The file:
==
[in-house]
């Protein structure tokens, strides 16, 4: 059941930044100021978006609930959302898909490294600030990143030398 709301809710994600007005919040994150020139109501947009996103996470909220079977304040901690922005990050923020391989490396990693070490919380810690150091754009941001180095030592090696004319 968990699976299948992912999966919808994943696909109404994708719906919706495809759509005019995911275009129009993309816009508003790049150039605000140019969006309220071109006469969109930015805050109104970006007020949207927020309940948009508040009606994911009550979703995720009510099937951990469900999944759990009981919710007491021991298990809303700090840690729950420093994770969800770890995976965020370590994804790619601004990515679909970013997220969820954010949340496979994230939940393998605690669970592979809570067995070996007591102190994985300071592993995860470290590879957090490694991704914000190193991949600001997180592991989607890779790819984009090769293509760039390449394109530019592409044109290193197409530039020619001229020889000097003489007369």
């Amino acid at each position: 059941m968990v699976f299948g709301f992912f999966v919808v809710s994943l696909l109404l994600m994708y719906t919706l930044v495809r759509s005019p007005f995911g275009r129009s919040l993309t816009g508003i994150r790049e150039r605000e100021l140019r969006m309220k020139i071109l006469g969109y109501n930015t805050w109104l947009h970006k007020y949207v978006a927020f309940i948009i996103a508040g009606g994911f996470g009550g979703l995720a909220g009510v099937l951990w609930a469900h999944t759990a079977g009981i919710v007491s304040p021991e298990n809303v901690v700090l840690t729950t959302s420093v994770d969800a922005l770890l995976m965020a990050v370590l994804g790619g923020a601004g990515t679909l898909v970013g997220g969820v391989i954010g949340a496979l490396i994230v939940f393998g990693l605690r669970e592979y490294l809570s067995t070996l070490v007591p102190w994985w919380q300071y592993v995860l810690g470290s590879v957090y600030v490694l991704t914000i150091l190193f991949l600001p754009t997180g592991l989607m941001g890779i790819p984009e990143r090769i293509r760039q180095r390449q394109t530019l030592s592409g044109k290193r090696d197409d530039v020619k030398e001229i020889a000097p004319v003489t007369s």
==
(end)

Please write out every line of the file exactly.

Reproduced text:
[in-house]
């Protein structure tokens, strides 16, 4: 059941930044100021978006609930959302898909490294600030990143030398 709301809710994600007005919040994150020139109501947009996103996470909220079977304040901690922005990050923020391989490396990693070490919380810690150091754009941001180095030592090696004319 968990699976299948992912999966919808994943696909109404994708719906919706495809759509005019995911275009129009993309816009508003790049150039605000140019969006309220071109006469969109930015805050109104970006007020949207927020309940948009508040009606994911009550979703995720009510099937951990469900999944759990009981919710007491021991298990809303700090840690729950420093994770969800770890995976965020370590994804790619601004990515679909970013997220969820954010949340496979994230939940393998605690669970592979809570067995070996007591102190994985300071592993995860470290590879957090490694991704914000190193991949600001997180592991989607890779790819984009090769293509760039390449394109530019592409044109290193197409530039020619001229020889000097003489007369």
């Amino acid at each position: 059941m968990v699976f299948g709301f992912f999966v919808v809710s994943l696909l109404l994600m994708y719906t919706l930044v495809r759509s005019p007005f995911g275009r129009s919040l993309t816009g508003i994150r790049e150039r605000e100021l140019r969006m309220k020139i071109l006469g969109y109501n930015t805050w109104l947009h970006k007020y949207v978006a927020f309940i948009i996103a508040g009606g994911f996470g009550g979703l995720a909220g009510v099937l951990w609930a469900h999944t759990a079977g009981i919710v007491s304040p021991e298990n809303v901690v700090l840690t729950t959302s420093v994770d969800a922005l770890l995976m965020a990050v370590l994804g790619g923020a601004g990515t679909l898909v970013g997220g969820v391989i954010g949340a496979l490396i994230v939940f393998g990693l605690r669970e592979y490294l809570s067995t070996l070490v007591p102190w994985w919380q300071y592993v995860l810690g470290s590879v957090y600030v490694l991704t914000i150091l190193f991949l600001p754009t997180g592991l989607m941001g890779i790819p984009e990143r090769i293509r760039q180095r390449q394109t530019l030592s592409g044109k290193r090696d197409d530039v020619k030398e001229i020889a000097p004319v003489t007369s």